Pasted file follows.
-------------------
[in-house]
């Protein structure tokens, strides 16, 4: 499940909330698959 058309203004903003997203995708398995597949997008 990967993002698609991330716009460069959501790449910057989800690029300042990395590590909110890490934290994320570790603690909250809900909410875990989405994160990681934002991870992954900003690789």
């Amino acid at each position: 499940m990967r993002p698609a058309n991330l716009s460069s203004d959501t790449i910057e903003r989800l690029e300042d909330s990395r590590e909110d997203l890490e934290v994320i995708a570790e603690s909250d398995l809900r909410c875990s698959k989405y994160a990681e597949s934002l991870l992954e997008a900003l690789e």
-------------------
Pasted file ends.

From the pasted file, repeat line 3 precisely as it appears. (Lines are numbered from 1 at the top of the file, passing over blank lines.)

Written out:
């Amino acid at each position: 499940m990967r993002p698609a058309n991330l716009s460069s203004d959501t790449i910057e903003r989800l690029e300042d909330s990395r590590e909110d997203l890490e934290v994320i995708a570790e603690s909250d398995l809900r909410c875990s698959k989405y994160a990681e597949s934002l991870l992954e997008a900003l690789e």